A three-dimensional model of 115 Thyra based on its light curve.
|Discovered by||James Craig Watson|
|Discovery date||6 August 1871|
|MPC designation||(115) Thyra|
|Epoch 31 July 2016 (JD 2457600.5)|
|Uncertainty parameter 0|
|Observation arc||143.31 yr (52344 d)|
|Aphelion||2.8376 AU (424.50 Gm)|
|Perihelion||1.92394 AU (287.817 Gm)|
|2.38077 AU (356.158 Gm)|
|3.67 yr (1341.8 d)|
Average orbital speed
|0° 16m 5.88s / day|
|Earth MOID||0.97246 AU (145.478 Gm)|
|Jupiter MOID||2.63437 AU (394.096 Gm)|
Equatorial surface gravity
Equatorial escape velocity
|7.241 h (0.3017 d)|
Thyra (minor planet designation: 115 Thyra) is a fairly large and bright inner main-belt asteroid that was discovered by Canadian-American astronomer J. C. Watson on August 6, 1871 and was named for Thyra, the consort of King Gorm the Old of Denmark. Based upon its spectrum, it is categorized as a stony S-type asteroid.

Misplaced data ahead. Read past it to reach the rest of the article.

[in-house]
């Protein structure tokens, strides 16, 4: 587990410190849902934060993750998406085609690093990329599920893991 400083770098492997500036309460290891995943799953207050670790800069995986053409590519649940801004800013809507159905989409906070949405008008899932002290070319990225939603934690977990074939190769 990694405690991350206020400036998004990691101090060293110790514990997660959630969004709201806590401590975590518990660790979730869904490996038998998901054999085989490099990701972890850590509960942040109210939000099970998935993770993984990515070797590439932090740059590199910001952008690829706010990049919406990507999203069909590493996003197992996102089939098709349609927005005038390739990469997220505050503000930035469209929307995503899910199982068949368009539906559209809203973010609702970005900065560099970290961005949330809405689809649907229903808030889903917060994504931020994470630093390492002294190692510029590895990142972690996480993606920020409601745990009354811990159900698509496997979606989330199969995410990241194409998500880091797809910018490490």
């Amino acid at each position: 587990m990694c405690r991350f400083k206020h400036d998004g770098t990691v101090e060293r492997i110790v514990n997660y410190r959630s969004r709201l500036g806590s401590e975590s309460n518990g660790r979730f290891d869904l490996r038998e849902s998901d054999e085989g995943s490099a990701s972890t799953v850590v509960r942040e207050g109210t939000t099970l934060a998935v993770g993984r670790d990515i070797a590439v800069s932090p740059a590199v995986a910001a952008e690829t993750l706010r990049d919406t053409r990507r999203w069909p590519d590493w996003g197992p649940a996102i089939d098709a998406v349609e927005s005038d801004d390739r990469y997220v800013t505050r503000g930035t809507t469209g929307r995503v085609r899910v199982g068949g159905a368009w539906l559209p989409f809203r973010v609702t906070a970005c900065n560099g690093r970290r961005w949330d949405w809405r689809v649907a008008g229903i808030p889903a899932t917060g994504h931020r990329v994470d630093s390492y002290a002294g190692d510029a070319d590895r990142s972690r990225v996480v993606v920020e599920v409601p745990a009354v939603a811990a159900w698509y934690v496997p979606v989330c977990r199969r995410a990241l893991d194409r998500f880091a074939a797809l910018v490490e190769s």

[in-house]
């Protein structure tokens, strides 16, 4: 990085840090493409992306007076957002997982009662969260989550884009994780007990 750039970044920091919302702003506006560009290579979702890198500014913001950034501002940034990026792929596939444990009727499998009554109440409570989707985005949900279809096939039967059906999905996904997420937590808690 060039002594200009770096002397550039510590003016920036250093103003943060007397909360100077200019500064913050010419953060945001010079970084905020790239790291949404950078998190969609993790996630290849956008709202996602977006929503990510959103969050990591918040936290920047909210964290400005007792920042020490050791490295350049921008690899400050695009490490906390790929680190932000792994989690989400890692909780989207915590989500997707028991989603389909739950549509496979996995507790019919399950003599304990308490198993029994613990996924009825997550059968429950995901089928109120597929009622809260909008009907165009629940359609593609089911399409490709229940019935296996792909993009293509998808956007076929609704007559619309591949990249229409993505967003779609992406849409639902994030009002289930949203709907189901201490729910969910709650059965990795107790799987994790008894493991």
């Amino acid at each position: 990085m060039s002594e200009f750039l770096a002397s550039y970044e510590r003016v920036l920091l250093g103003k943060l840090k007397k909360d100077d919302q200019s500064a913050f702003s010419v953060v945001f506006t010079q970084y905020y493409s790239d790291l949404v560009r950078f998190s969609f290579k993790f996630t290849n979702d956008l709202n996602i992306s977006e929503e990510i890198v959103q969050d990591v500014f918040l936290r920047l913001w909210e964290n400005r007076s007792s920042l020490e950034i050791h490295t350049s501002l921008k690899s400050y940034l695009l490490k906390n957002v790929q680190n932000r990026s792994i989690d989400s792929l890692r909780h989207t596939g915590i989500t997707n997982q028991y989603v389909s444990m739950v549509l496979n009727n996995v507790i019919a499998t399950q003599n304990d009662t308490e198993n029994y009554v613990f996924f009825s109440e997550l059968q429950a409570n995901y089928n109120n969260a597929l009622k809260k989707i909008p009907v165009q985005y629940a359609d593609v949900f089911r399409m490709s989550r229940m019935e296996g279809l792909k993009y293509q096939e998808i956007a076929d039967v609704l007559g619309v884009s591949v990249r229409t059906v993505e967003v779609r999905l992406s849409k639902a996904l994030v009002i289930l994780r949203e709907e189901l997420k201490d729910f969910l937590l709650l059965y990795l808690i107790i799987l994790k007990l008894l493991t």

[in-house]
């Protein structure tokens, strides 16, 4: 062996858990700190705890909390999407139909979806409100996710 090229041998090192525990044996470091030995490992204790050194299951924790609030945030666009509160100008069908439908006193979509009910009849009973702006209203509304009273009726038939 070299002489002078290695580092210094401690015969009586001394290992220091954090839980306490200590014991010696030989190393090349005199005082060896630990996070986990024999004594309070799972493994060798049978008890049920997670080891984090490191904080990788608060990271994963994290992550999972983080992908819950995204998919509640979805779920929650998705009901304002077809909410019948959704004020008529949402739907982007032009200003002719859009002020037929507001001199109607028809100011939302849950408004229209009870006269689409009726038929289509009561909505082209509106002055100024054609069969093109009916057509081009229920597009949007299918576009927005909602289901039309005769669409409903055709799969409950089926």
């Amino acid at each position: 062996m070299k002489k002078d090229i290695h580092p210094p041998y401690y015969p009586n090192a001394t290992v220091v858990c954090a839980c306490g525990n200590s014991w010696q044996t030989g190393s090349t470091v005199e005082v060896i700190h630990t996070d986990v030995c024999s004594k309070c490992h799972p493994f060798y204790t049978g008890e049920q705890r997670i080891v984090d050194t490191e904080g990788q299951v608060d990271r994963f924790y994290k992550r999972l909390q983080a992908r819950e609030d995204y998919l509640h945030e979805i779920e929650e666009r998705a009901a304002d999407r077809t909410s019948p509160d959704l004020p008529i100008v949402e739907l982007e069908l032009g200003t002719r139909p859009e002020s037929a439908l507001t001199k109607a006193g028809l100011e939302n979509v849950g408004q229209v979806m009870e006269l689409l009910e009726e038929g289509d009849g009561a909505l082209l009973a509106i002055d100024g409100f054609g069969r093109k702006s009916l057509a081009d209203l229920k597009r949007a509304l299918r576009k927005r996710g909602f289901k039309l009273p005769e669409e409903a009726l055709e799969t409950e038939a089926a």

Observations made between 1978 and 1981 produced a composite light curve with two minima and maxima. However, a subsequent study in 1983 only found a single minima and maxima. A synodical rotation period of 7.241 hours was determined. This was confirmed by observations between 1995 and 2000. The changes in brightness and color indicate a surface with an uneven composition.
The asteroid has a slightly elongated shape, with a ratio of 1.20 between the lengths of the major and minor axes. The orbital longitude and latitude of the asteroid pole in degrees is estimated to be (λ0, β0) = (68°, 23°). Measurements of the thermal inertia of 115 Thyra give a value of around 75 m−2 K−1 s−1/2, compared to 50 for lunar regolith and 400 for coarse sand in an atmosphere.